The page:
The Longview school district reached early contract agreements with two of its unions, a stark contrast to the heated negotiations in 2018 that led to a teachers’ strike.
The school board approved contracts with the Longview Education Association and the Longview Classified Public Employee Association at its Monday night meeting.
Both unions had already ratified the contracts, according to agenda documents, and the two-year contracts are effective Sept. 1 and run through Aug. 21, 2022.
District spokesman Rick Parrish said the negotiations this year were cordial and team-oriented. The district has just started negotiations with the Service Employees International Union, Parrish added.
“Our relationships with all our unions are strong. We’ve worked really well together through the school closure and the pandemic. The unions and the school district have really been partners in trying to support our kids and families during the most challenging times and that same spirit of cooperation and of partnership extended right through negotiations,” he said.
LEA President Ray Clift said the negotiations were “professional and businesslike,” but took a great deal of time and were challenging because of COVID-19 restrictions. Both negotiating teams were smaller than usual, he said, and some areas were tricky to negotiate due to the unknowns of the pandemic.
“LEA and the district agreed to a two-year contract which should provide some stability for both the district and educators who are already worried about possible budget cuts and all the unknowns surrounding the opening of schools in the fall,” Clift said.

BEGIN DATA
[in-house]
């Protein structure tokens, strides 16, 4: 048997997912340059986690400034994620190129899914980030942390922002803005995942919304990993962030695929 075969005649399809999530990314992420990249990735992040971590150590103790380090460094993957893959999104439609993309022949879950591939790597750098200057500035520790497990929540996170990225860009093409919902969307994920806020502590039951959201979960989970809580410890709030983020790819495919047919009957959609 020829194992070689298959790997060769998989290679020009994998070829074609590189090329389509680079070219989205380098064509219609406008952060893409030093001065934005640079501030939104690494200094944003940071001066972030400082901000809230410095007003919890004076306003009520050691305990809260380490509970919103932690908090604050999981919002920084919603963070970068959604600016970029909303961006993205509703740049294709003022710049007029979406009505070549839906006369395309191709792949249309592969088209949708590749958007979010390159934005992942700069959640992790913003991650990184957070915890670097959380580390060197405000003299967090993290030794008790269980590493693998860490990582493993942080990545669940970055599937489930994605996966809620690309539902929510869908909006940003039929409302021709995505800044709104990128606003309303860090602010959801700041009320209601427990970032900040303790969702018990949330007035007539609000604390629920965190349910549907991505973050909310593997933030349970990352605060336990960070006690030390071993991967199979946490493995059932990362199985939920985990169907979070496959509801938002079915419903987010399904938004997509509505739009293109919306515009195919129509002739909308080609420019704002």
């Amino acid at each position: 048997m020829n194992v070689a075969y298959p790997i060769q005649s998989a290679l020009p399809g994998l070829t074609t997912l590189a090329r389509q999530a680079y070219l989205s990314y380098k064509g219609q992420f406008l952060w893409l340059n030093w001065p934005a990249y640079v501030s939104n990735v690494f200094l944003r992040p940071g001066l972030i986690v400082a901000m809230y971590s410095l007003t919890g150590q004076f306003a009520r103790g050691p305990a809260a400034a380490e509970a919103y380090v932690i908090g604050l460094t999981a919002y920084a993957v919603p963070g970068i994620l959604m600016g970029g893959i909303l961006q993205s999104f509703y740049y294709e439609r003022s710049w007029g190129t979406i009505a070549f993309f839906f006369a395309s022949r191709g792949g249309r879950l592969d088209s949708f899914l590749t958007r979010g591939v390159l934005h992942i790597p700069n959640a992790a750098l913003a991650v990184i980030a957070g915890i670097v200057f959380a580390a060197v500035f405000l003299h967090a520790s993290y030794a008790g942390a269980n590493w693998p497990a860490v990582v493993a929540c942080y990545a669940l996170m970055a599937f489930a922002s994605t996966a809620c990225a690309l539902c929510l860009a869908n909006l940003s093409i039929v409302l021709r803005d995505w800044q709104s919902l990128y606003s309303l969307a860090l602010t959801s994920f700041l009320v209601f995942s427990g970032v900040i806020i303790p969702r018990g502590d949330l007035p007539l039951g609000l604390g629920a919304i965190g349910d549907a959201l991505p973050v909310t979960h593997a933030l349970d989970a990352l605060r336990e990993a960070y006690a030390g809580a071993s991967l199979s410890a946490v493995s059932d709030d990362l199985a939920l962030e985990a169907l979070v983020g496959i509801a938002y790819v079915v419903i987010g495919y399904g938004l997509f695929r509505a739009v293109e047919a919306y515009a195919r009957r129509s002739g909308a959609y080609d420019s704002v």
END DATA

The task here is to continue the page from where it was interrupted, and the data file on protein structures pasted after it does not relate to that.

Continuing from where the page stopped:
A representative from LCPEA could not be reached Monday afternoon for comment.
The contracts include updated language and pay increases largely in line with state-mandated cost of living adjustments, Parrish said. For the 2020-21 school year, the state estimated a 1.6% adjustment for inflation, and a 1.9% adjustment in 2021-22.
Clift said numerous items in the contract needed to be updated due to recent legislative action, like the new state administration of healthcare programs for school employees and added paid family leave.
He said along with the cost of living increase, educators also got an additional day of professional development. Both of those changes will be paid for by increases in the state allocation to the district, according to Clift.
At the board meeting, Superintendent Dan Zorn said the new contract also created a $90,000 tuition reimbursement fund for employees getting state certification or master’s degrees.
The contract also added five more work days for school nurses and changed some language around cleaning supply availability and communication when a new student is added to a classroom, Zorn said.
In the LCPEA contract, Zorn said elementary assistant sectaries were also given a $2 per hour raise as they were among the lowest paid employees, but their professional development fund was cut from $20,000 to $10,000.
In addition, the contract limited compensation time to 60 hours from 100 hours and allowed personal leave carryover of two days, he said.
The unions and district last negotiated contracts in 2018, and disagreement over how additional state funding from the McCleary decision was earmarked led to an eight-day delay of the start of the school year. Teachers asked for a raise that the district said its budget could not sustain, according to earlier TDN reporting.
In the end, the LEA and the district agreed to a 9% salary boost in 2018-19. Originally, the district was offering a 6.9% raise while the teachers wanted 11%. The LCPEA and the district agreed to a 6.75% raise in 2018-19.
Parrish said the 2012 McCleary decision was not a big point of discussion in this year’s negotiations.
“I think our focus after the previous negotiations was to bring the district back together and mend relationships and work together as a team for the benefit of the kids in a really positive way,” Parrish said. “That’s what we’ve seen during the negotiations (this year).”
Get local news delivered to your inbox!
Subscribe to our Daily Headlines newsletter.